Fishing ban a ‘devastating blow’ for Sooke

Feds close area from Otter Point to Port Renfrew

A recreational fishing closure for all fin-fish in the area from Otter Point to East Point on the eastern entrance to Port San Juan is a “devastating blow” to the Sooke Region, say local officials and fishers.

The Department of Fisheries and Oceans ban, announced Wednesday, takes effect June 1 to Sept. 30.

“A tough day for Sooke. I hope our fishers and guides will be successful this season with this reduced area, and our business community, local politicians and residents will press our MP Randall Garrison and the federal government to lift or amend this closure,” said Mike Hicks, a Capital Regional District director and former fishing guide.

Ryan Chamberland, owner of Vancouver Island Lodge, called the decision “devastating” for local business.

“It’s going to potentially close my business. It’s a huge destruction of our tourism industry in Sooke,” he said, adding the DFO decision will damage the area’s fishing reputation.

Chamberland said he’s never seen such a widespread ban on fishing in his lifetime.

The southern resident killer whales population has only 76 members and lack of prey is a critical factor affecting their survival, the federal government said.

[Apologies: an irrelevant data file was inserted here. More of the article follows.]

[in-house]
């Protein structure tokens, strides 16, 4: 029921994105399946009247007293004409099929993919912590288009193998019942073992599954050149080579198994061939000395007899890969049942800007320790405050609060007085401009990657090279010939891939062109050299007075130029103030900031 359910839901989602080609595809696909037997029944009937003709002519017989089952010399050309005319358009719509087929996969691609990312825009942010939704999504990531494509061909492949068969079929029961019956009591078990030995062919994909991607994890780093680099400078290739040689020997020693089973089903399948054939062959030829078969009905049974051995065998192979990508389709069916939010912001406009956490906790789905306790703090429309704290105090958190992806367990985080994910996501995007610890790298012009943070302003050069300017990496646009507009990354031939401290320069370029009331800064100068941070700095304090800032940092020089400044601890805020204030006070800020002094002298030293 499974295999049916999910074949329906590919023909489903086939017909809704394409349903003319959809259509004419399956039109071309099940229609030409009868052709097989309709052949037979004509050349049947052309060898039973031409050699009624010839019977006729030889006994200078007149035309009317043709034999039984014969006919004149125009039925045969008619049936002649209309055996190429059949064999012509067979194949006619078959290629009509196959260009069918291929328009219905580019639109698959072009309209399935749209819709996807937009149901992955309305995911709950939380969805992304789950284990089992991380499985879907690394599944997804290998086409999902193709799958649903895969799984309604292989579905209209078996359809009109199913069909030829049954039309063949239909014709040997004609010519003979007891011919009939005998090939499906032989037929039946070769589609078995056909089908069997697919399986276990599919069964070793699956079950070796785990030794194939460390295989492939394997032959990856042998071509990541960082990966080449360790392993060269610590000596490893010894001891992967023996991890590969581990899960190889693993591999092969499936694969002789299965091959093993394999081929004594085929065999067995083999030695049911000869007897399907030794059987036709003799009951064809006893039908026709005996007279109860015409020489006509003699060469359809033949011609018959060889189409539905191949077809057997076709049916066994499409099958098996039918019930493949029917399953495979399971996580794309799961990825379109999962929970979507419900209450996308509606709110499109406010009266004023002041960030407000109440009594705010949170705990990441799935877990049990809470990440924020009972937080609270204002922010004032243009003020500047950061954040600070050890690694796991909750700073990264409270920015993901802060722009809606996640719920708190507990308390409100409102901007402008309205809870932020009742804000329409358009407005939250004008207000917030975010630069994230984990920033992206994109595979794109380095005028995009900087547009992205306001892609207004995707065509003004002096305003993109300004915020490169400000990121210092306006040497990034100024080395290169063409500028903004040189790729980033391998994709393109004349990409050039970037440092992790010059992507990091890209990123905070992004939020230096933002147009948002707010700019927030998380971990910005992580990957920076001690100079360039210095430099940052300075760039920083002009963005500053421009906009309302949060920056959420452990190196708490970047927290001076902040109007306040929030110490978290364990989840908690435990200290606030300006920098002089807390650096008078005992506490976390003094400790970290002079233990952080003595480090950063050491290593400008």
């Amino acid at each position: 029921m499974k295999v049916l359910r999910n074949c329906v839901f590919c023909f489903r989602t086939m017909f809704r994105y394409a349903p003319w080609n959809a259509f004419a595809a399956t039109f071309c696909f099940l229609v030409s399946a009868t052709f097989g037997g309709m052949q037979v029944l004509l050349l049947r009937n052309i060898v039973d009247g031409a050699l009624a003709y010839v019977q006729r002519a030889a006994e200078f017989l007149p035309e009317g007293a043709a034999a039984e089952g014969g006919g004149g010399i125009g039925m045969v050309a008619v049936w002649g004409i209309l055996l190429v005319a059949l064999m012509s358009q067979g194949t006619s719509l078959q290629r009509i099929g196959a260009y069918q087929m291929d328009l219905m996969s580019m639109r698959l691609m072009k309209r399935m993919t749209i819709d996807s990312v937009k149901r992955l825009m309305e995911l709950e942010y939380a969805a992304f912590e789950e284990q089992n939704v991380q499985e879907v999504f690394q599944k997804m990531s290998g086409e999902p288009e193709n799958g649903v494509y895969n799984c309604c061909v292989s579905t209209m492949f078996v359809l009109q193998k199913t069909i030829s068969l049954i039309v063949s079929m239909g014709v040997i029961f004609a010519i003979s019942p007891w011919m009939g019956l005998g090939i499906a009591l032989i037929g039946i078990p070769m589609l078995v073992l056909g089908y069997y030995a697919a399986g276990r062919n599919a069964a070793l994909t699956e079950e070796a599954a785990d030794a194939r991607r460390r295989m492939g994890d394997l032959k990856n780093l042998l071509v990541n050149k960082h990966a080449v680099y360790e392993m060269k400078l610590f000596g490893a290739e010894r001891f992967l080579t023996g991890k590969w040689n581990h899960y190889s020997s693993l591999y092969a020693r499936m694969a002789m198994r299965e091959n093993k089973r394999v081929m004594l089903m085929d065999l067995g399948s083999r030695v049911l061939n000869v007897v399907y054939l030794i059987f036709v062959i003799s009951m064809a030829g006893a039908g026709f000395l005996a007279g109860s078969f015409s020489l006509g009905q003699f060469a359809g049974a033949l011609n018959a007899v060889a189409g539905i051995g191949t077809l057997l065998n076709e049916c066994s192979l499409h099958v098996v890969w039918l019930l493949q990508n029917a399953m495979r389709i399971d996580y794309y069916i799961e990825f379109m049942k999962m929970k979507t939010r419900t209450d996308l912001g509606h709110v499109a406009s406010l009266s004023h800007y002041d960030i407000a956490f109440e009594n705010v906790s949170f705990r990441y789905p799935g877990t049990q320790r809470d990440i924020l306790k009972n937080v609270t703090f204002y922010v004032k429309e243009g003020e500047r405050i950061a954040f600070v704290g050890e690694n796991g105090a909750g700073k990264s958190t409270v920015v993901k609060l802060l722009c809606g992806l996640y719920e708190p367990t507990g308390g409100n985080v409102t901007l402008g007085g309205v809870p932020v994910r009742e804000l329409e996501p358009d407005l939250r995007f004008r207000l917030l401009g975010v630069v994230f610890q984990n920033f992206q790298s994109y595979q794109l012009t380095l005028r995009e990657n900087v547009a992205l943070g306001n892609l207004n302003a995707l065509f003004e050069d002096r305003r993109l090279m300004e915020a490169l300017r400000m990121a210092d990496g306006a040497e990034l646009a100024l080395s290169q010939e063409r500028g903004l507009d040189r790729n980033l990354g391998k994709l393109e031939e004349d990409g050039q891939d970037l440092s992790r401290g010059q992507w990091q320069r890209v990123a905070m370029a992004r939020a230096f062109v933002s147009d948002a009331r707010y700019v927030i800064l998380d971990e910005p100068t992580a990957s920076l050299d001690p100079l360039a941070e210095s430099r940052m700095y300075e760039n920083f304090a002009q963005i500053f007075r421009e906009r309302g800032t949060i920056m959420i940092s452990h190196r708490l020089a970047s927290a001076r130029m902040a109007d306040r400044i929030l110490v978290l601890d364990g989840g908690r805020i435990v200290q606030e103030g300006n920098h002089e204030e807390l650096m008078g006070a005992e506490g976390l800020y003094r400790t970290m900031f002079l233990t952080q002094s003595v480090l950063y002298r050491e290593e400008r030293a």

The federal government is cutting back coast-wide on allowed catches of prized chinook salmon as it attempts to save the small population of endangered southern resident killer whales.

Chinook salmon, also called spring salmon, are the largest Pacific salmon, with some known to tip the scales at more than 45 kilograms. They are prized by southern resident whales, which rely on the fish for 80 per cent of their diet.

RELATED: No fish zones eyed to save killer whales along south coast

Chris Bos, president of the South Vancouver Island Anglers Association and chair of the Sport Fishing Advisory board, said local fishers attempted changes to DFO’s plan, such as creating a bubble zone that when the killer whales were near fishing areas, recreational fishers would move to give the orcas a quiet refuge and feeding area.

Another possibility was to move the boundary in the Strait of Juan de Fuca from Sheringham Point to Point No Point. “Then you would keep 95 per cent of the good fishing spots,” Bos said.

Besides no fishing rule for salmon, the no fin-fish ban also means fishers won’t be able to fish for other species such as halibut, which orcas don’t eat.

Whale-watching operations, boaters, commercial freighters and the military will still be able to use the waters, even though the federal government wants the zone to be a whale refuge. Scientific reports have indicated that noise from boats are as much a hazard to killer whales as is lack of food.

The no fin-fish ban has brought politicians and local fishing organizations together to convince DFO to to lift or amend the closure.

Sooke Mayor Maja Tait wants to talk further with her council on the community’s response to the closure, while Esquimalt-Saanich-Sooke MP Randall Garrison wants DFO to consider the conservation and enhancement efforts of local anglers.